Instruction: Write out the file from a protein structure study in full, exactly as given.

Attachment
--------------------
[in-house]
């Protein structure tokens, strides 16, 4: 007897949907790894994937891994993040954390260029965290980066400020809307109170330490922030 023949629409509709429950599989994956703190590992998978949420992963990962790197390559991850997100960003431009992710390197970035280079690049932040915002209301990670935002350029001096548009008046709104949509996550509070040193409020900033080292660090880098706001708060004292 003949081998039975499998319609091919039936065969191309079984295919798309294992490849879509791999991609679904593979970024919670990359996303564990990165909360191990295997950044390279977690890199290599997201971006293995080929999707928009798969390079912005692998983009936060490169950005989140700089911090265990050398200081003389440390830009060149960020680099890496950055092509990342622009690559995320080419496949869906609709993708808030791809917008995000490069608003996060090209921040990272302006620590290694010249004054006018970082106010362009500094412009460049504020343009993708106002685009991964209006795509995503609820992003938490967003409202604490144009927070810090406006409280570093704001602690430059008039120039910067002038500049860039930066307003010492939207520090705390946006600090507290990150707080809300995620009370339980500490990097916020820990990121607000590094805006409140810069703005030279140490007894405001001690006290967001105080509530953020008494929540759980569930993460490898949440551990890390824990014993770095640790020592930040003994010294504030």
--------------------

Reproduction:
[in-house]
């Protein structure tokens, strides 16, 4: 007897949907790894994937891994993040954390260029965290980066400020809307109170330490922030 023949629409509709429950599989994956703190590992998978949420992963990962790197390559991850997100960003431009992710390197970035280079690049932040915002209301990670935002350029001096548009008046709104949509996550509070040193409020900033080292660090880098706001708060004292 003949081998039975499998319609091919039936065969191309079984295919798309294992490849879509791999991609679904593979970024919670990359996303564990990165909360191990295997950044390279977690890199290599997201971006293995080929999707928009798969390079912005692998983009936060490169950005989140700089911090265990050398200081003389440390830009060149960020680099890496950055092509990342622009690559995320080419496949869906609709993708808030791809917008995000490069608003996060090209921040990272302006620590290694010249004054006018970082106010362009500094412009460049504020343009993708106002685009991964209006795509995503609820992003938490967003409202604490144009927070810090406006409280570093704001602690430059008039120039910067002038500049860039930066307003010492939207520090705390946006600090507290990150707080809300995620009370339980500490990097916020820990990121607000590094805006409140810069703005030279140490007894405001001690006290967001105080509530953020008494929540759980569930993460490898949440551990890390824990014993770095640790020592930040003994010294504030």